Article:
As we mentioned in the intro, this week sees a fair few possibilities arriving in theaters that have been picking up buzz since they arrived on the festival circuit. Perhaps the most potent, at least at first, is Daniel Bruhl, who's been winning rave reviews for his portrayal of Niki Lauda in Ron Howard's "Rush." The actor's not a terribly familiar face to Academy members, but it'll help that he's also a key part of "The Fifth Estate" (it looked at one point as though he might end up competing against himself, but the latter has so little traction that it seems unlikely), and he's winning new fans every time the film screens.
Less certain is James Gandolfini for "Enough Said," given that voters have so far resisted Nicole Holofcener's other work. But he's certainly been warmly received in the picture and if the film does decently, Fox Searchlight could well end up pushing through to a nomination. Frankly, if Gandolfini is nominated then there's a damn good chance he might posthumously win the award. It's getting the film into consideration will be the greater challenge. A similar difficulty faces "Prisoners"—as one of the first films in contention to open, it has to keep up momentum throughout the fall without the benefit of a more gradual limited roll-out.
But if it can get that far then Jake Gyllenhaal might well be a viable nominee—he's arguably had the best notices of the film. It'd be a slight element of category fraud as he's essentially the co-lead, but we believe that Warners are pushing Gyllenhaal to supporting and sticking co-star Hugh Jackman in Best Actor, and the "Brokeback Mountain" star arguably has a better chance in a less crowded-field after picking up some of the best reviews of his career. We'd place him outside the final five at present, but if "Prisoners" maintains over the next few weeks, that could change.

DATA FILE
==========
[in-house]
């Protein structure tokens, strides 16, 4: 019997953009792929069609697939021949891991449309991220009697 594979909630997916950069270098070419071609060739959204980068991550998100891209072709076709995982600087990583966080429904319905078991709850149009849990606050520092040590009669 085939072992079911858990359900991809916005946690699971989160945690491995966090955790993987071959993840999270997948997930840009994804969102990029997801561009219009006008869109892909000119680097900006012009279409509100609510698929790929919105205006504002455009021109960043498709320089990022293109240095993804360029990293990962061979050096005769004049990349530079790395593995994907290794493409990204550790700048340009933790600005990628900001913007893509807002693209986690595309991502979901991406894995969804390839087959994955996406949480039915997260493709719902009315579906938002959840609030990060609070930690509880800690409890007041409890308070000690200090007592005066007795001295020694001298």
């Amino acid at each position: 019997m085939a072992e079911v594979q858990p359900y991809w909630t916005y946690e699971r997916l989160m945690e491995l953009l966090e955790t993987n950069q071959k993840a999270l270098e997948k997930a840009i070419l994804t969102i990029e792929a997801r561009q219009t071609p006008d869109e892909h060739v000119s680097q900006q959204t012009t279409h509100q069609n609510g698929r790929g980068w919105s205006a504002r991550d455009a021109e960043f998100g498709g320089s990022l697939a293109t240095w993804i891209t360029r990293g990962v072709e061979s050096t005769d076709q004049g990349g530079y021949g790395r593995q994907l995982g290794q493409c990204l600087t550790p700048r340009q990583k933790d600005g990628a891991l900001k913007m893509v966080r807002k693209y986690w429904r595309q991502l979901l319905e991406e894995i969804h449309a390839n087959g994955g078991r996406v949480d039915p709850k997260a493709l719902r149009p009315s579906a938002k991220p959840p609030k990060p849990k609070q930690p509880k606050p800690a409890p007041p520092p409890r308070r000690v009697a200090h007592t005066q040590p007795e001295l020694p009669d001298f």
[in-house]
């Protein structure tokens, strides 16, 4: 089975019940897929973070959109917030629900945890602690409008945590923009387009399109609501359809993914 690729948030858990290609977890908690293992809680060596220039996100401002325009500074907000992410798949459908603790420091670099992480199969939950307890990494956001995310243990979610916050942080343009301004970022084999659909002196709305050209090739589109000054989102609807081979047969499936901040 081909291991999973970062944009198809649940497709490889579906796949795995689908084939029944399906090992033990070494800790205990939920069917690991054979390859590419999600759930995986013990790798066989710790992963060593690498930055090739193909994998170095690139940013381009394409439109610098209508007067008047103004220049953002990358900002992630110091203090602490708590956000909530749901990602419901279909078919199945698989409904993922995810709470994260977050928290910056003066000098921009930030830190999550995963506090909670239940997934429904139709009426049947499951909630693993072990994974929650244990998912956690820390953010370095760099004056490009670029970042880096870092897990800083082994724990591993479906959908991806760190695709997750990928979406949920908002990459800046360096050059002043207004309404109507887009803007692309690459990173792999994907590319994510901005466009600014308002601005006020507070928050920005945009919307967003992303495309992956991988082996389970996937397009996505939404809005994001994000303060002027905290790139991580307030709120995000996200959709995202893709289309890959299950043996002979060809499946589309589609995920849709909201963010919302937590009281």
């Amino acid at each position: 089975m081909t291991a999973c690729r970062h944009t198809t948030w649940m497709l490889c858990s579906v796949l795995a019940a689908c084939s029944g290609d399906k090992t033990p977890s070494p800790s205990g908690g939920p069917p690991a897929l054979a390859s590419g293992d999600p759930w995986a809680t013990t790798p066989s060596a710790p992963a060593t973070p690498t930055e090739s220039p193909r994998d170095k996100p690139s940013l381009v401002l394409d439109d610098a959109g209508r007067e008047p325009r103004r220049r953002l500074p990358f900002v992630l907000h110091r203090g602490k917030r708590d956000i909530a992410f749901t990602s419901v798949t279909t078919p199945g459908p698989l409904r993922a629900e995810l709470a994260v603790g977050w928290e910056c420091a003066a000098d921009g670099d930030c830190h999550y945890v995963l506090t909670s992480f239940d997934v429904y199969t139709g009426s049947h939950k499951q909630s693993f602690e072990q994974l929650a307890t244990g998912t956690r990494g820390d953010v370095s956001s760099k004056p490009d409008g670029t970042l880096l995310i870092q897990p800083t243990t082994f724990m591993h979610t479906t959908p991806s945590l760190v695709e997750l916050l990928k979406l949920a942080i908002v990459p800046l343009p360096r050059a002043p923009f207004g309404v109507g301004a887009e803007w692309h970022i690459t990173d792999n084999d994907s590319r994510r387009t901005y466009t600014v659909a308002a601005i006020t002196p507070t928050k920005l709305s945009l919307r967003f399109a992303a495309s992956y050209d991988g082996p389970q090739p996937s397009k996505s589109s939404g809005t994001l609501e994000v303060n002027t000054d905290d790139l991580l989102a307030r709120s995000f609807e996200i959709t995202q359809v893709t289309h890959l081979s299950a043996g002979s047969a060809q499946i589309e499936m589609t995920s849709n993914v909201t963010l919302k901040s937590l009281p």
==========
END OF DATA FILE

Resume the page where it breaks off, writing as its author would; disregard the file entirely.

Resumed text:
Otherwise, both Jared Leto for "Dallas Buyers Club" and Michael Fassbender for "12 Years A Slave" firmly staked their claims to a place in the race during Telluride and TIFF, and both look likely to end up among the final five. The former in particular might be the frontrunner at this stage, winning career-best raves for his first acting performance in four years as the transgendered business partner of McConaughey's character. We stated a touch of skepticism about Fassbender last week—he's less of a lock than co-stars Chiwetel Ejiofor and Lupita Nyong'o—but with an open field he could well follow the film if it's the awards phenomenon most are expecting it to be.
Elsewhere, many are tipping newcomer Barkhad Abdi, who plays the lead hijacker in "Captain Phillips" for a nomination but we'd need to see the film for ourselves to really get behind the idea. We have seen "Gravity" and "Philomena," and George Clooney and Steve Coogan are possible respectively for them, but aren't home runs—Clooney's great in Alfonso Cuaron's film but his most emotional moment is voice-only, while Coogan will likely find better luck with his screenplay for the Stephen Frears film. Meanwhile, if anyone breaks out of the "August: Osage County" ensemble in this category it seems most likely to be Chris Cooper, who's had the best notices, but Benedict Cumberbatch has been mentioned by some critics too. Still, neither feel like dead certs after the film's middling reviews. Similarly, buzz has cooled on Will Forte in "Nebraska" and John Goodman in "Inside Llewyn Davis" since Cannes, and never really got going on Josh Brolin in "Labor Day," though again, there's potential for the latter to be better received by the Academy than it was by critics.